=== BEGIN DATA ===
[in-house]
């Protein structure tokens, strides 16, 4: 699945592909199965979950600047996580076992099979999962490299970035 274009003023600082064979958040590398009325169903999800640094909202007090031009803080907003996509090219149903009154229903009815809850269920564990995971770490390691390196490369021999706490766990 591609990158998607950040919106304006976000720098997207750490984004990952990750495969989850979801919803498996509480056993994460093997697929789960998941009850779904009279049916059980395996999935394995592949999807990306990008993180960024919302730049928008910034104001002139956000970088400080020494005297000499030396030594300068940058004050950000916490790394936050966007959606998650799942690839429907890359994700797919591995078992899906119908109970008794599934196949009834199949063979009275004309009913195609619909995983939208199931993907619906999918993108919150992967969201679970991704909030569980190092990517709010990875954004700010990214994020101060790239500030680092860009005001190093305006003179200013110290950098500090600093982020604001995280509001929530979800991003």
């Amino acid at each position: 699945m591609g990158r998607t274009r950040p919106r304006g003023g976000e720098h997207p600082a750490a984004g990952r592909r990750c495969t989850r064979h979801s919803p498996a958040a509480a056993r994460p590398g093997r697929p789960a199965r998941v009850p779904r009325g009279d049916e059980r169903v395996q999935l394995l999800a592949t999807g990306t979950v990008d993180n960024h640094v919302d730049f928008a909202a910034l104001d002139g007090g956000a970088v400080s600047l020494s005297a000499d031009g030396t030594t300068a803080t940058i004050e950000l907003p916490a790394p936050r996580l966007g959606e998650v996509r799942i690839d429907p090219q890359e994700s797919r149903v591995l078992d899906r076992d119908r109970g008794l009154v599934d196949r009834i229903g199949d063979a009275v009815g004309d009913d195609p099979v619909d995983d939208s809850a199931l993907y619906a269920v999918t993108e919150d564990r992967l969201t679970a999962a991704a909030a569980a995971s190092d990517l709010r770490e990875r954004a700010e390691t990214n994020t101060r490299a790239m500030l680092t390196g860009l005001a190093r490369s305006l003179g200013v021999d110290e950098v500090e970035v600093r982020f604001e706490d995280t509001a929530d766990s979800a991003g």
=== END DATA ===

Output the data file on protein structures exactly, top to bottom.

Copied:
[in-house]
């Protein structure tokens, strides 16, 4: 699945592909199965979950600047996580076992099979999962490299970035 274009003023600082064979958040590398009325169903999800640094909202007090031009803080907003996509090219149903009154229903009815809850269920564990995971770490390691390196490369021999706490766990 591609990158998607950040919106304006976000720098997207750490984004990952990750495969989850979801919803498996509480056993994460093997697929789960998941009850779904009279049916059980395996999935394995592949999807990306990008993180960024919302730049928008910034104001002139956000970088400080020494005297000499030396030594300068940058004050950000916490790394936050966007959606998650799942690839429907890359994700797919591995078992899906119908109970008794599934196949009834199949063979009275004309009913195609619909995983939208199931993907619906999918993108919150992967969201679970991704909030569980190092990517709010990875954004700010990214994020101060790239500030680092860009005001190093305006003179200013110290950098500090600093982020604001995280509001929530979800991003």
């Amino acid at each position: 699945m591609g990158r998607t274009r950040p919106r304006g003023g976000e720098h997207p600082a750490a984004g990952r592909r990750c495969t989850r064979h979801s919803p498996a958040a509480a056993r994460p590398g093997r697929p789960a199965r998941v009850p779904r009325g009279d049916e059980r169903v395996q999935l394995l999800a592949t999807g990306t979950v990008d993180n960024h640094v919302d730049f928008a909202a910034l104001d002139g007090g956000a970088v400080s600047l020494s005297a000499d031009g030396t030594t300068a803080t940058i004050e950000l907003p916490a790394p936050r996580l966007g959606e998650v996509r799942i690839d429907p090219q890359e994700s797919r149903v591995l078992d899906r076992d119908r109970g008794l009154v599934d196949r009834i229903g199949d063979a009275v009815g004309d009913d195609p099979v619909d995983d939208s809850a199931l993907y619906a269920v999918t993108e919150d564990r992967l969201t679970a999962a991704a909030a569980a995971s190092d990517l709010r770490e990875r954004a700010e390691t990214n994020t101060r490299a790239m500030l680092t390196g860009l005001a190093r490369s305006l003179g200013v021999d110290e950098v500090e970035v600093r982020f604001e706490d995280t509001a929530d766990s979800a991003g």